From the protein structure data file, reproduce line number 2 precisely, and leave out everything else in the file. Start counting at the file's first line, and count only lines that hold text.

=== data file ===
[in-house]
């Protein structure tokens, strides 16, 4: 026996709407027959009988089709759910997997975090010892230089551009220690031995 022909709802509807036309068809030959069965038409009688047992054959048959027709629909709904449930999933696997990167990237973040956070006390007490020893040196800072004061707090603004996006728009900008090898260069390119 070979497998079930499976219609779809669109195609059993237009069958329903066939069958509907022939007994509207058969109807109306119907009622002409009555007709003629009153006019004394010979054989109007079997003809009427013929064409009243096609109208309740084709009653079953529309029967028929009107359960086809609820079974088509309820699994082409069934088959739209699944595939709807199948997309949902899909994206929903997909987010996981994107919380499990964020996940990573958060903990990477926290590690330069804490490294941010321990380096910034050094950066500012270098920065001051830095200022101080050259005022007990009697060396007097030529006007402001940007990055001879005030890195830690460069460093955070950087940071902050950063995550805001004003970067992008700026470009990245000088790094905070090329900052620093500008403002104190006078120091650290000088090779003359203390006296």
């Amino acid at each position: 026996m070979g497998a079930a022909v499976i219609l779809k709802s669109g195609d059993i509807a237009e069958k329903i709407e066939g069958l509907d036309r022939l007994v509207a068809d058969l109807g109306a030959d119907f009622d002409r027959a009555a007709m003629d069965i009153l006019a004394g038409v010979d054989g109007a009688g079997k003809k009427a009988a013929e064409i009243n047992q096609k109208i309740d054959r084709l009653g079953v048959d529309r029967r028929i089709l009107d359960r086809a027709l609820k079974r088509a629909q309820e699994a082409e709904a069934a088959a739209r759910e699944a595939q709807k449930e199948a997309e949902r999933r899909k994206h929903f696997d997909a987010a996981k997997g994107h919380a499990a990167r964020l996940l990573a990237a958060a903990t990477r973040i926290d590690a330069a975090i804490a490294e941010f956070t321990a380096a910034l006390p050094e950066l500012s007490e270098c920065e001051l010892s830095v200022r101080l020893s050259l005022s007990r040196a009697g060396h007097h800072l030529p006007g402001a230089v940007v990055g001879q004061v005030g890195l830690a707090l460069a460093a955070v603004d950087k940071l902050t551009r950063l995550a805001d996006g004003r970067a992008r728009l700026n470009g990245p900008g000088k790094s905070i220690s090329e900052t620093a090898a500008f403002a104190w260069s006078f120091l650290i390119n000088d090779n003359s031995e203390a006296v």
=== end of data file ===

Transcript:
């Protein structure tokens, strides 16, 4: 026996709407027959009988089709759910997997975090010892230089551009220690031995 022909709802509807036309068809030959069965038409009688047992054959048959027709629909709904449930999933696997990167990237973040956070006390007490020893040196800072004061707090603004996006728009900008090898260069390119 070979497998079930499976219609779809669109195609059993237009069958329903066939069958509907022939007994509207058969109807109306119907009622002409009555007709003629009153006019004394010979054989109007079997003809009427013929064409009243096609109208309740084709009653079953529309029967028929009107359960086809609820079974088509309820699994082409069934088959739209699944595939709807199948997309949902899909994206929903997909987010996981994107919380499990964020996940990573958060903990990477926290590690330069804490490294941010321990380096910034050094950066500012270098920065001051830095200022101080050259005022007990009697060396007097030529006007402001940007990055001879005030890195830690460069460093955070950087940071902050950063995550805001004003970067992008700026470009990245000088790094905070090329900052620093500008403002104190006078120091650290000088090779003359203390006296």